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5. Embracing my pregnancy. The main symptom of my antenatal depression, I have found, has been a difference in how I feel about being pregnant. There has been an absence of joy or excitement. I have mostly ignored my pregnancy and my bump.

I have acted like someone who isn’t pregnant. I have hidden the signs and hidden my figure – trying to carry on as normal.

It’s silly and little and aesthetic – but last week (at five months pregnant) I bought some maternity clothes and I started showing off my bump. I felt a significant difference. Like giving up the ghost.

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6. Bonding with my baby. My partner and I chose a name. Now he (yes we know he’s a he) is real. Our twenty week scan also helped with a Sonographer who was honestly one of the loveliest women we have ever met – she spent so long showing us every part of him.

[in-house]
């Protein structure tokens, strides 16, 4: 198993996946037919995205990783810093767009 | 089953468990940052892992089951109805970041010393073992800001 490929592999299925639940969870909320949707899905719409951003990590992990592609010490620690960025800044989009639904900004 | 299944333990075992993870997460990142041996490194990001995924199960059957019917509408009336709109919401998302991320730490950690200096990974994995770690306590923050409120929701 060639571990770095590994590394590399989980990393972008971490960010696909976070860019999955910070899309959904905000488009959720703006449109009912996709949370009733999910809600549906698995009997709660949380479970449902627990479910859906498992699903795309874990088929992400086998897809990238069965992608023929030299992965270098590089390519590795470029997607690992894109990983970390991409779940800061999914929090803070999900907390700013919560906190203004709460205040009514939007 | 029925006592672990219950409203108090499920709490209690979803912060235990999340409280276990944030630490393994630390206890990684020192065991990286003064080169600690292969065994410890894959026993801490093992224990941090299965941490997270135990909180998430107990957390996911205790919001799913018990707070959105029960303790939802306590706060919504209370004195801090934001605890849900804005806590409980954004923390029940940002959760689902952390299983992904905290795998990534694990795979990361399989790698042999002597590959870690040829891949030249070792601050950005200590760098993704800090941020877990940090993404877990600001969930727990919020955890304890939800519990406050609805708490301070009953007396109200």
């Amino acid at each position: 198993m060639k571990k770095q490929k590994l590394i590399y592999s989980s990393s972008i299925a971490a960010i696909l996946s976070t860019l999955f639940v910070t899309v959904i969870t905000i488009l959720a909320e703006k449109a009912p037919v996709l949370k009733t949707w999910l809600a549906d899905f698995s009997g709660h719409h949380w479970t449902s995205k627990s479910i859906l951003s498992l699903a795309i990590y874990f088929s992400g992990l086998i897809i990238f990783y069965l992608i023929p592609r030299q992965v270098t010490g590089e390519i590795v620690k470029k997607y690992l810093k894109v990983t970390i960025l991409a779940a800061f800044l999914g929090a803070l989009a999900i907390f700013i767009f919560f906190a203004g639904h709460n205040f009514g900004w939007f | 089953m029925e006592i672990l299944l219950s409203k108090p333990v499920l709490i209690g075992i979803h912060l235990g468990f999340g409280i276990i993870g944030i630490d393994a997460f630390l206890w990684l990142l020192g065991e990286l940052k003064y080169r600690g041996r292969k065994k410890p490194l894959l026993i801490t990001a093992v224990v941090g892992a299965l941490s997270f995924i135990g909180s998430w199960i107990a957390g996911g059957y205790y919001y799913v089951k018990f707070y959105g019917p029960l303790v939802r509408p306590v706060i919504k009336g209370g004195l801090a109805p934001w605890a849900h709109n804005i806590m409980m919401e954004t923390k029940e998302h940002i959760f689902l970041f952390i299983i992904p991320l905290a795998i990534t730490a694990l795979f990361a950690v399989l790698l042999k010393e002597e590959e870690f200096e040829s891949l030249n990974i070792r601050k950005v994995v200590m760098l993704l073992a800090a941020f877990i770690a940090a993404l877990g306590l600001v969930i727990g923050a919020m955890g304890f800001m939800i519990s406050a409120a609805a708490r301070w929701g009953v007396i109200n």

I am also spending time each day to sit and feel his kicks. He is now someone I am excited to meet.

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7. Understanding what lies beneath. Through talking with my midwife about how I have been feeling

I started to understand that my previous labour has had a much bigger negative impact on me than I thought.

My emergency cesarean after a three day difficult and stressful labour was not how I wanted my labour to go. We were so grateful that we were both alive – I didn’t give it much thought. These things happen. But with my next labour on the horizon – the underlying feelings have come to the surface, and I feel strongly, may be the catalyst for my current state. My Midwife actually thinks I may be suffering from Post Traumatic Stress Disorder linked to my birth experience.